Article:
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05/31 2016

Is Conflict at Work Manageable?

Nothing like conflict to bring out the best — and worst — in employees.

At its best, conflict can result in new — and better — ideas being implemented in the workplace.  At its worst, conflict can result in employees who behave like toddlers towards each other.

So, what is a manager to do when faced with conflict in the workplace?   One of the first steps to be undertaken is to uncover the cause of the conflict.   As pointed out by Roberta Matuson in the on-line edition of Fast Company, some common causes for conflict might include:

  • Lack of clarity — conflict can arise when boundaries are not clearly defined.  Well-defined job descriptions, as well as clearly defined reporting relationships and scopes of responsibility, can help minimize this source of conflict.
  • Limited resources — today’s organizations are run with lean resources, so this is also a common source of conflict.   As a manager, try to determine if employees have adequate resources to do their work, and try to include them in the resource allocation process, if possible.
  • Conflicts of interest — employees can begin pursuing individual goals at the expense of corporate goals.  As a manager, remind each employee about how their personal goals relate to corporate strategic objectives.
  • Poor communication — lack of proper communication is a common source of conflict — and this is very common when one manager asks another person to convey information that they might better have communicated themselves.  As a manager, take steps to ensure over-communication in your work group, as opposed to under-communication.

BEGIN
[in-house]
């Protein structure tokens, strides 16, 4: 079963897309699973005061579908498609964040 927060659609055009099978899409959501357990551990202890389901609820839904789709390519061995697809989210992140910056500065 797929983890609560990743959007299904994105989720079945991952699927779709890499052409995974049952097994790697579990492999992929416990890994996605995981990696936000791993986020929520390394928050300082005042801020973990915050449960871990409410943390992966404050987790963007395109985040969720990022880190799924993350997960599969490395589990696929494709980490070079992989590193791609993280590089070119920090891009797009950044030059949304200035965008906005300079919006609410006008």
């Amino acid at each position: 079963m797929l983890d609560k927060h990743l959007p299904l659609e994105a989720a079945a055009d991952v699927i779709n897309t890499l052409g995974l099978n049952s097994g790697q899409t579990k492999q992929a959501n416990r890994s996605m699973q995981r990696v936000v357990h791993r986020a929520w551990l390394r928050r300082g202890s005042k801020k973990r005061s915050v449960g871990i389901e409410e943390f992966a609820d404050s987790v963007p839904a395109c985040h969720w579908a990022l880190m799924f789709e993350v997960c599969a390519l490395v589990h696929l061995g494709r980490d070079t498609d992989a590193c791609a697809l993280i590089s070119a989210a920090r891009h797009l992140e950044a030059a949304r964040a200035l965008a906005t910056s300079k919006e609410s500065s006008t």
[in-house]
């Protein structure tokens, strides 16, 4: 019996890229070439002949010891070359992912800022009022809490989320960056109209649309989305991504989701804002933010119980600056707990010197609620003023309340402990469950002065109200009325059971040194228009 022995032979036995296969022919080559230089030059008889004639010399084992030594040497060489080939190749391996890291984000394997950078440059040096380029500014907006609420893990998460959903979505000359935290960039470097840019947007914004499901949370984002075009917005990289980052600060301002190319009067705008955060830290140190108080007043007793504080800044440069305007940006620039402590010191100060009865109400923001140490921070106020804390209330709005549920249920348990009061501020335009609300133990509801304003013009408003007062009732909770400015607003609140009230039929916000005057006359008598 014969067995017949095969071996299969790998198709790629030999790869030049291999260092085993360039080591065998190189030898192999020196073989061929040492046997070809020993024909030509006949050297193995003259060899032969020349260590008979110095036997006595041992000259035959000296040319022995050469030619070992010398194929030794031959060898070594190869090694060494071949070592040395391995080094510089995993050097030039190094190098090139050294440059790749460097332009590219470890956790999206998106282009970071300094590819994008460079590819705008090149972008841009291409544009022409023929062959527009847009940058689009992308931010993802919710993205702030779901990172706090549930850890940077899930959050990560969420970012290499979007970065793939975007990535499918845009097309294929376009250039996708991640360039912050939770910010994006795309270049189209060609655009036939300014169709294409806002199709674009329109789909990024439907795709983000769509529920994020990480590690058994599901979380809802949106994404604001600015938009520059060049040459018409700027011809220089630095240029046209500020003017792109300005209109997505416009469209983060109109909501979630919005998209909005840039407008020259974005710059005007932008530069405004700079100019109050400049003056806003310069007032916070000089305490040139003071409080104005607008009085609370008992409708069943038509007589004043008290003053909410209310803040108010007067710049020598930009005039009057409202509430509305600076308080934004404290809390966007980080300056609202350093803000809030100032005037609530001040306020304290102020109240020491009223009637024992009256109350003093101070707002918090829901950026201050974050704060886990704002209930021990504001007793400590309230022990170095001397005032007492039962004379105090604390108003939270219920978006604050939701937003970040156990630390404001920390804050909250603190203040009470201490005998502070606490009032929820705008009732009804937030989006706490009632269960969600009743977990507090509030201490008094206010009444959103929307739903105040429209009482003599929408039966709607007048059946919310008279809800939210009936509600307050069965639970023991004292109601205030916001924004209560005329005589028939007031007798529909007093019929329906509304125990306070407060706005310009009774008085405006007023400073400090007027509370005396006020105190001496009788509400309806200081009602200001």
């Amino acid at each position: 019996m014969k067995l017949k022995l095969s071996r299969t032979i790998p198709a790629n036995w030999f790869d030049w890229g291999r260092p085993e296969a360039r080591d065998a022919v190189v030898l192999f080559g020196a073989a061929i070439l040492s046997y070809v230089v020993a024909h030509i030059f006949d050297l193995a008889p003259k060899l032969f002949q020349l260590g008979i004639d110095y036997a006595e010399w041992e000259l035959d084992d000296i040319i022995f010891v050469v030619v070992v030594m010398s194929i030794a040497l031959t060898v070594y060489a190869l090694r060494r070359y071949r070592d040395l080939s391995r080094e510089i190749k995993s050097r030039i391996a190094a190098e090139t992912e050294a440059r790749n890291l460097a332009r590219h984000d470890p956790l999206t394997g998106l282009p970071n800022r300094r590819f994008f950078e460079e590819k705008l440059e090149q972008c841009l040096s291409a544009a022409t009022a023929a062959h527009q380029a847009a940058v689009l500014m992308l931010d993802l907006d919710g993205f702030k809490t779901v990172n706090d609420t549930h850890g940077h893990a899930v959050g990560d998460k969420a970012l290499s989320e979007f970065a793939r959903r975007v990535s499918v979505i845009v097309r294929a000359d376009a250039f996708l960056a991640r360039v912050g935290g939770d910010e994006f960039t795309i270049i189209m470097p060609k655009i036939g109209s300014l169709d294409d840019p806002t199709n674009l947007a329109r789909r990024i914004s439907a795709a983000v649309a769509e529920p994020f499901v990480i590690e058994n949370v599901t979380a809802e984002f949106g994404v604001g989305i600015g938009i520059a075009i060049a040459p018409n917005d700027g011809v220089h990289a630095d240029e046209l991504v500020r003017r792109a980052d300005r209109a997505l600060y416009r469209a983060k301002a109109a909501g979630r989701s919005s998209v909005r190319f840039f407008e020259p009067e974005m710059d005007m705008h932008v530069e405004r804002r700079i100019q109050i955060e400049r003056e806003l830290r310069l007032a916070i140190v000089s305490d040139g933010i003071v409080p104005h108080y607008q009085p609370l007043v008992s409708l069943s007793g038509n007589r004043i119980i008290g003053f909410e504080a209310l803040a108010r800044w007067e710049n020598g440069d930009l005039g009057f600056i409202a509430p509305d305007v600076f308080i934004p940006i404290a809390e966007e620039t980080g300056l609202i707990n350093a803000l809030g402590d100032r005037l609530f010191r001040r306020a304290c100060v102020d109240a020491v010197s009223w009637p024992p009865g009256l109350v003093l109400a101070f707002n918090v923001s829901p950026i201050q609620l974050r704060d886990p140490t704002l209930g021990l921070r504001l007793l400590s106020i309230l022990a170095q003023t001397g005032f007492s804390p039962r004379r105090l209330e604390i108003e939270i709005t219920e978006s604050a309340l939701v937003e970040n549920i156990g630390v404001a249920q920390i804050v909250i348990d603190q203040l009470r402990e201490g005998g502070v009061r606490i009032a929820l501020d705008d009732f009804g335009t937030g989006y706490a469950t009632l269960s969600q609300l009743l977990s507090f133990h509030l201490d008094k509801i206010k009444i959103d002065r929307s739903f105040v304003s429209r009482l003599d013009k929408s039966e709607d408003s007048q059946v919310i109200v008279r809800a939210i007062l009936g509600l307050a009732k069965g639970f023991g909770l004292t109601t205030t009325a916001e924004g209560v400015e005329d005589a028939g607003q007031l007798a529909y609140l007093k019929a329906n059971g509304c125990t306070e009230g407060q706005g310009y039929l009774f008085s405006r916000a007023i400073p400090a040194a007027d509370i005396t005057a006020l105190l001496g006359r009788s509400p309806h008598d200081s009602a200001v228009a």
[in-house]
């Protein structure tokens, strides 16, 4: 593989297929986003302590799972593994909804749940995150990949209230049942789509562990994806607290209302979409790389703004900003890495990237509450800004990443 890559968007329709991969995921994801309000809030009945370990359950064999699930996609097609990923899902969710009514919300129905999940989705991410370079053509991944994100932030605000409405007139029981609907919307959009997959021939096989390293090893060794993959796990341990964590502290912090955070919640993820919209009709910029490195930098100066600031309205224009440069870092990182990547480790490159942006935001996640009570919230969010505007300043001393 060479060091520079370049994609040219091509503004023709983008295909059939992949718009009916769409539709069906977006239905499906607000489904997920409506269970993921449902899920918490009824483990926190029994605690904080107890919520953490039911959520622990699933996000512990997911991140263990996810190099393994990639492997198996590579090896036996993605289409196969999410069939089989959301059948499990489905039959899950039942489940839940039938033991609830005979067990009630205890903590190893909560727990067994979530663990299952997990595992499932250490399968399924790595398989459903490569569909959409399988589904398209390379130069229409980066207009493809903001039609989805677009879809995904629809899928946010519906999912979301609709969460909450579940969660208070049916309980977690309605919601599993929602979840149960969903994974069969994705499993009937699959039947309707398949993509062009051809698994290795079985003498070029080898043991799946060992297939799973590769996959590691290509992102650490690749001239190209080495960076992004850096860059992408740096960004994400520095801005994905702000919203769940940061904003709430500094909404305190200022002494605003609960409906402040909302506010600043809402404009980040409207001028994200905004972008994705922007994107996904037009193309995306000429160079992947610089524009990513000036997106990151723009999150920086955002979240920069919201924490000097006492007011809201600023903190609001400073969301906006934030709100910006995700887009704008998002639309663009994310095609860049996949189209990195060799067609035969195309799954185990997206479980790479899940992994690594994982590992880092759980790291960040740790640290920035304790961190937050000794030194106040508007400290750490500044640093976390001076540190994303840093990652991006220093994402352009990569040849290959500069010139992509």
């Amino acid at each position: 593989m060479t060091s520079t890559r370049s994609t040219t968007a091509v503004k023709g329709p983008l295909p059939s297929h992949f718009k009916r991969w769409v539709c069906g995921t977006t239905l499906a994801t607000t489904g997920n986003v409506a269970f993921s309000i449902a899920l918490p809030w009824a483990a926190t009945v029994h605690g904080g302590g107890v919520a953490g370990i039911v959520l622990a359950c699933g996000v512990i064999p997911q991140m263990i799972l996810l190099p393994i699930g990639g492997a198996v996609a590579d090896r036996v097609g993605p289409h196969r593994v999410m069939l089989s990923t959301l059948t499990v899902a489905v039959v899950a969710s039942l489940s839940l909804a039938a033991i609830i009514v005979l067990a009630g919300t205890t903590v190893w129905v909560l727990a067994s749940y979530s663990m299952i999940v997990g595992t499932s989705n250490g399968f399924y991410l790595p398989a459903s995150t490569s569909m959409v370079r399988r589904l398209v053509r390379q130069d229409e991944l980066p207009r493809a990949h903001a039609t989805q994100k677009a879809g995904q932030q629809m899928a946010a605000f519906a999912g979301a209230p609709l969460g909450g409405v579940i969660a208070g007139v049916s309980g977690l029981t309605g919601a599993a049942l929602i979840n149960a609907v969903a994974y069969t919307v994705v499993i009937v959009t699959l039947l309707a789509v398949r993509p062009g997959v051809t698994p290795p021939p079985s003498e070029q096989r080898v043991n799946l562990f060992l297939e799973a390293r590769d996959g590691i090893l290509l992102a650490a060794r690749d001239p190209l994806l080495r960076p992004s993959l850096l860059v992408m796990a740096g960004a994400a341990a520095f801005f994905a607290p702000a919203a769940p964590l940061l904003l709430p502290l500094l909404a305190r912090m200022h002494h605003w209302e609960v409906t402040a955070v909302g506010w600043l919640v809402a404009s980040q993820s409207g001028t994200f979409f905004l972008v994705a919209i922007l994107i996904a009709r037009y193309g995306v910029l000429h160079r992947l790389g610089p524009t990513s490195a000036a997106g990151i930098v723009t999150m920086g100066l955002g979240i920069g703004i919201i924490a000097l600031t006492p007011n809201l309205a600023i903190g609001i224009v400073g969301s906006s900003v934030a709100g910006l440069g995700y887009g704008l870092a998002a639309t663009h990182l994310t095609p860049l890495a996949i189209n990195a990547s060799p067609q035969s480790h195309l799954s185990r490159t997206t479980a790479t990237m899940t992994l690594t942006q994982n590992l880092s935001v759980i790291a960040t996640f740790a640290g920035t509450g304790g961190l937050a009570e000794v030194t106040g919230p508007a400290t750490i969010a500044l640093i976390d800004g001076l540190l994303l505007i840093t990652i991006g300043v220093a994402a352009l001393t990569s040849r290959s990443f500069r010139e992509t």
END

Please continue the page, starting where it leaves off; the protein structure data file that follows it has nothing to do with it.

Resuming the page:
• Power struggles — recognize that, at times, the conflict you see on the surface may be reflective of deeper (and less easily observed) issues.  As a manager, you may need to get to the root of these underlying issues.

While many managers simply wait and hope that conflict will resolve itself, in more cases that not the manager needs to become actively involved to resolve the situation.  When involving themselves, managers need to position themselves as mediators (not as judges), and are often best served by meeting with each individual separately to gain additional insight.   Ask each individual about how they would like to see the situation handled, and the ideal outcome that they would like to see.  Then work to try and find win-win solutions for all parties.

Finally, managers are encouraged to try to teach — and reinforce — conflict management techniques in the workplace as a way of proactively dealing with conflict in their work group.   This can help ensure that conflicts are handled in a positive manner – and actually result in workplace improvement.

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